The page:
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Nissan Almera and Tino 2003 Road Test

Wed, 18 Sep 2002

For 2003, Nissan has made a lot of detail improvements to its handsome Almera hatchbacks. And, since the launch was 300 miles away near the Sunderland factory, thinking of killing two spuggies with one clem, I borrowed an Almera Tino MPV to get me there and back.

First, the 2003 Almeras. At a glance they look similar to the 2002s. But take a second look and you notice that some of the aggression has been taken out of the front by substituting the toothy underbumper grille with mesh, which, of course, also helps keep stones out of the radiator. The lights are now clear rather than obscured polycarbonate. The wheels are bigger. And that’s about it until you get inside.

There, the old fashioned dashboard has been ripped right out and replaced by something much more modern with a useful eye-level display at the top so you don’t bump into something while you’re adjusting the aircon.

Yes, aircon. All 2003 Almeras have it as standard. Plus remote central locking, front electric windows, CD player, outside temperature gauge, five three-point seatbelts, driver and passenger airbags, height adjustable steering wheel. Cabin light dimmer, pollen filter and a luggage compartment net. Not bad for a starter price of £9,995 for the 98PS 1.5, which also offers low 158g/km CO2 emissions for lower VED and company car tax.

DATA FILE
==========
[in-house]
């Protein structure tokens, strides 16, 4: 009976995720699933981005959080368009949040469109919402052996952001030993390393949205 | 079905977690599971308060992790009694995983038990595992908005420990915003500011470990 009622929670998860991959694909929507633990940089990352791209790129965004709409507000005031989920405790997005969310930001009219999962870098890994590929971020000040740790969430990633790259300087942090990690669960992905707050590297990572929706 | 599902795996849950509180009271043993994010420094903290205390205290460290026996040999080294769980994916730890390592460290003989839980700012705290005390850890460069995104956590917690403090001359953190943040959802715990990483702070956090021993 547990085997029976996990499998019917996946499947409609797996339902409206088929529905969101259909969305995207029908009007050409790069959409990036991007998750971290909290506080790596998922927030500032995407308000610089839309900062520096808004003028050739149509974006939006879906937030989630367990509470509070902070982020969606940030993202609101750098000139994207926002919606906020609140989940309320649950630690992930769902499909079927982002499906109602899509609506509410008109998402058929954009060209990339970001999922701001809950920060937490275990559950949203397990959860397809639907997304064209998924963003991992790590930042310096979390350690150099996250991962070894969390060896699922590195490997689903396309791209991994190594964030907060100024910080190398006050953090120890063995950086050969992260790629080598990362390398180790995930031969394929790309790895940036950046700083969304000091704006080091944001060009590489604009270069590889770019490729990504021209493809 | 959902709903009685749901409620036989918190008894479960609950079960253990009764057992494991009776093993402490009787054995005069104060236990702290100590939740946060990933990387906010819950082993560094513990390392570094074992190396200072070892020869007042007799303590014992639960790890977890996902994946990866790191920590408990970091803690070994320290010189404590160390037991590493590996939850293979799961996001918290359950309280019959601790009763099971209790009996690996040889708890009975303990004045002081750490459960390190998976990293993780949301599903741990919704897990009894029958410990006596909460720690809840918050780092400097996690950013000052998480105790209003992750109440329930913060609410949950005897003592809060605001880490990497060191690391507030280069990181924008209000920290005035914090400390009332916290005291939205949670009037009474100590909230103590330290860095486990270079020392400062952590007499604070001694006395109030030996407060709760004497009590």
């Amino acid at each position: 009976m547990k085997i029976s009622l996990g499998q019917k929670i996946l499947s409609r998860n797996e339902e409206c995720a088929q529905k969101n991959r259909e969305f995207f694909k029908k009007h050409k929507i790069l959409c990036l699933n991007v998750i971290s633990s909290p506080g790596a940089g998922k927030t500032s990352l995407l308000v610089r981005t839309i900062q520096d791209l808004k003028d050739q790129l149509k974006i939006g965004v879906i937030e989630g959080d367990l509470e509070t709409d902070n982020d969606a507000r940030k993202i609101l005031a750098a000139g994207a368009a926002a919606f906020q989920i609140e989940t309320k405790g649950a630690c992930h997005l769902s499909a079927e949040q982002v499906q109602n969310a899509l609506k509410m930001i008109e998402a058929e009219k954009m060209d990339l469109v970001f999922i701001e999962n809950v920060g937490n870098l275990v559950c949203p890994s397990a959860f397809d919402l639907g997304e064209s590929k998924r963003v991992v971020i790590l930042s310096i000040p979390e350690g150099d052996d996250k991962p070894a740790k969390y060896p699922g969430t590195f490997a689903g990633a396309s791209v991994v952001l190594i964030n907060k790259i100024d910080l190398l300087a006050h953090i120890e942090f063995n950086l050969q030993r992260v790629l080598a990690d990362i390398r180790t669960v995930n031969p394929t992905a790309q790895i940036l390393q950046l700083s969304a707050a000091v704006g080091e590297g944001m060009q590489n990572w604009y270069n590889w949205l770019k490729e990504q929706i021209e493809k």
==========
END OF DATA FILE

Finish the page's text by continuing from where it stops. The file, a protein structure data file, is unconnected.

It’s a bit bland, though. Drives and handles okay with no surprises either nasty or pleasant. The 1.8 has more punch and more feel to it, as it should with 116PS. And the 2.2 litre110PS diesel goes quite well but, loses it a bit in the handling department. By which I mean, as soon as you crack on a bit, the front end suffers from weight transfer and becomes strangely lurchy. This is not a big problem, but by the same token it doesn’t qualify the Almera for the same class in the handling stakes as a Focus, Leon or new Corolla.

As the Picasso is to the Xsara the Tino is to the Almera. It actually looks like a mouse the size of an elephant. Though the rear seats slide, tip and remove completely, it isn’t the most practical MPV. But, whereas the Almera is only an average handler compared with other hatchbacks, the Tino is one of the best handling small MPVs. And on top of that it can be bought with the usefully grunty 110PS direct-injected chain-cam diesel engine, which is basically the same lump as found under the bonnet of the excellent X-Trail diesel.

Thus equipped, the Tino romps along at 30mph per 1,000 rpm in top, easily cruising at an indicated 90mph and at the same time turning in over 45mpg. Well, that’s what I got, anyway. About 5mpg behind a Picasso diesel, but shifting from A to B just a little bit quicker.

If you offer your Nissan dealer loads of extra money (£1,500, actually), he’ll ask the Barcelona factory to fit Nissan’s brilliant Birdview navigation system. Now some of these gizmos are a bit controversial because they’re hard to set and difficult to receive instructions from without taking your eyes from the road. Not so in the Tino where it unfolds from a dash-top compartment and gives you two very clear views of where you’re going and where to turn. If you do a lot of mileage and need to find a lot of strange places then this is definitely an option to go for, even though £1,500 buys a lot of maps.

The truth is, I liked the Tino a lot more than I liked the Almera. But if anyone asked me what I thought of the Almera, and then, before I could reply, slipped in the aside that they’d just bought one, I wouldn’t tell them what I told the woman whose French husband had landed them with a Megane. Put it this way, there isn’t much you can buy for the same list price that’s significantly better than an Almera. And it is an almost spectacularly good-looking mid-size hatchback.

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